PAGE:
Roy Rodin and OliverRoy's Story: Cat's out of the bag.... so here's my Story. It all started several years ago with a thumb twitch on my right hand, not always...just when I positioned my palm face up. It was a nurse practitioner that mentioned the possibility of Essential tremors or possibly even Parkinson's Disease. The findings were conclusive to a 99% probability of accuracy. My twitch now had a name. Parkinson's Disease (PD).

I became an active advocate for Parkinson's Disease. I've organized fundraisers for the National Parkinson's Foundation as well as the University of Miami /Miller School of Medicine at Olympia Gym in Aventura.

I'm making it my charge to educate people living with PD and their caregivers about the opportunity to participate in clinical studies that will hopefully better treat or better yet, cure Parkinson's.

On July 18 2012, I underwent Deep Brain Stimulation (DBS) in an effort to reduce my physical motor symptoms caused by Parkinson's' and hopefully to cut down on the dozens of medications I was taking every day. Embarking on this journey, I hope to prove to myself and others that I may have Parkinson's, but Parkinson's does not have me. Together we can make a difference and find a cure.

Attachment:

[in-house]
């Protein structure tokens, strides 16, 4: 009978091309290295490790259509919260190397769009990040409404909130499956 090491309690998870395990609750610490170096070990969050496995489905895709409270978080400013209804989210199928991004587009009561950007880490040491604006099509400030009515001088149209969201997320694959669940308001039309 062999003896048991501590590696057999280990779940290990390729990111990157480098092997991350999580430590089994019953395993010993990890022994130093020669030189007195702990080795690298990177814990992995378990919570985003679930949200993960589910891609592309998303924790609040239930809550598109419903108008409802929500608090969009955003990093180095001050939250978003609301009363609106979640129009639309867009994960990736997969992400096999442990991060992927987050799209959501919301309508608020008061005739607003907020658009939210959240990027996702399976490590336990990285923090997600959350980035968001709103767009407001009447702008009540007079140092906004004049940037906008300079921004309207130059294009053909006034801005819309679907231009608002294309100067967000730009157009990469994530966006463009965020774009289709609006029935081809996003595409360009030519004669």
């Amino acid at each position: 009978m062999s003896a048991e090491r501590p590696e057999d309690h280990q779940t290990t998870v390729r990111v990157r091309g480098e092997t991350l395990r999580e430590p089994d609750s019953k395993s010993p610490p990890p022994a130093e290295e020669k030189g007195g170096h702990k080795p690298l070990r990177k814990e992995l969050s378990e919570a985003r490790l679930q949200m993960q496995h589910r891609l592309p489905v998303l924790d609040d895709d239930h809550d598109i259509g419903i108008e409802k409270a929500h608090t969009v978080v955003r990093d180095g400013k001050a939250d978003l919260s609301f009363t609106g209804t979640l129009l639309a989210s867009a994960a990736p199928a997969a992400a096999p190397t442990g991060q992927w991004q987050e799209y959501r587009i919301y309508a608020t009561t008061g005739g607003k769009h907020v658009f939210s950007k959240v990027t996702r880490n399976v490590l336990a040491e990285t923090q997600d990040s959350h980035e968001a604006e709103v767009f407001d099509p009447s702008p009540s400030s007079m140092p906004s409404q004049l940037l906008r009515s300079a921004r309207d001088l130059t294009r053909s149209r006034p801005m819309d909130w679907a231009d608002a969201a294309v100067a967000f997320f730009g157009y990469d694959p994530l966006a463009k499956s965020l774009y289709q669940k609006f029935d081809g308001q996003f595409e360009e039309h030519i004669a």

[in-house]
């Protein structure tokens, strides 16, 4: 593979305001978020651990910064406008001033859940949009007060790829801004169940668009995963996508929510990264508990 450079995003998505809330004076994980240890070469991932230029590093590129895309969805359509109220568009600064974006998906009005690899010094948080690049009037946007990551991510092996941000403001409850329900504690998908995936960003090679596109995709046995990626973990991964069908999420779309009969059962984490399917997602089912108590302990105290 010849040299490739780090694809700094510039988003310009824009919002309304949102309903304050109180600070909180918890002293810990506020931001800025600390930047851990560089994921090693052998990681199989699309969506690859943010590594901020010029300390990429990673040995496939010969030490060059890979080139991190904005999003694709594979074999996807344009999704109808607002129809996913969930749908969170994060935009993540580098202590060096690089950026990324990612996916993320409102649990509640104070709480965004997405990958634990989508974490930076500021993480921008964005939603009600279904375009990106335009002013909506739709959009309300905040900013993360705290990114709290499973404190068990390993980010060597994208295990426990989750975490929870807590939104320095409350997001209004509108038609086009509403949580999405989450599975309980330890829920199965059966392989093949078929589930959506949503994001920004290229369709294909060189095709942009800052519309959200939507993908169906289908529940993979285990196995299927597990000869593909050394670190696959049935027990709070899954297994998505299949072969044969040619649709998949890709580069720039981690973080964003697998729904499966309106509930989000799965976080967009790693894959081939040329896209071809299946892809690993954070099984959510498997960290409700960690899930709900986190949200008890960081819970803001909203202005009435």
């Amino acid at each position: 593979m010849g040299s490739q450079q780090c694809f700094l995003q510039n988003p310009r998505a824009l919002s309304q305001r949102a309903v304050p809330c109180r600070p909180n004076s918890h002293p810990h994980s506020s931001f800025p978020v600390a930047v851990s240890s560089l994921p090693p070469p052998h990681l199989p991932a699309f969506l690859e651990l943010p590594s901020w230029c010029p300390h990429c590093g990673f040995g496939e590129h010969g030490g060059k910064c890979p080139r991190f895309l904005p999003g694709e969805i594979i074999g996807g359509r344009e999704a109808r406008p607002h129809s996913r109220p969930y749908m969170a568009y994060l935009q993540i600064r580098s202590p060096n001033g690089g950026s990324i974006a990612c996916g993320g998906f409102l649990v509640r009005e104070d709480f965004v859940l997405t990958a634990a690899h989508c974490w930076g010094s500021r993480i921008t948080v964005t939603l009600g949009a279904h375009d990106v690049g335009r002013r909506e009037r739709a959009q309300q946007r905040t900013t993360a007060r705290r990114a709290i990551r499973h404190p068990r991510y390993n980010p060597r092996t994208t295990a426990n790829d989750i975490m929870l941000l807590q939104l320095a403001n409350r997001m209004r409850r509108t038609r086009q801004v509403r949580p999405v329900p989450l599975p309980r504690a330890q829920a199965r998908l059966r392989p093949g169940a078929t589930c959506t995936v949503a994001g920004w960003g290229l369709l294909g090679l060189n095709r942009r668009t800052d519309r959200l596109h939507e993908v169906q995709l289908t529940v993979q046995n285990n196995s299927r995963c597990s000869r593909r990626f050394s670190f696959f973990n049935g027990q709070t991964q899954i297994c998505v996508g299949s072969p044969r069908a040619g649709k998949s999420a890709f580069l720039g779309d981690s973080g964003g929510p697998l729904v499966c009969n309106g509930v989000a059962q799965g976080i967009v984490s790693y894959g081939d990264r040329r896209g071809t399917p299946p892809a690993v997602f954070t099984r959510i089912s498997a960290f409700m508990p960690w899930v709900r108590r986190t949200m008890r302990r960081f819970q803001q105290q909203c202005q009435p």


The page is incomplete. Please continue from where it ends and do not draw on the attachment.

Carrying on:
Lynn Rodin and SamanthaLynn's Story: Having been married for a little over 4 years and struggling with Roy's Parkinson's diagnosis as our 1st year anniversary present, we have decided, with our dogs, Oliver and Samantha, to take a 4,000 mile cross-country journey via bicycle to help put in perspective our personal struggles, both individually and as a couple

This journey, through the grueling physical trial of biking cross-country, will mold our confidence of ourselves and each other and strengthen our bond that together we can overcome our obstacles. In the hopes that by being selfless, we may find ourselves and find our way through this new and wonderful world of Parkinson's.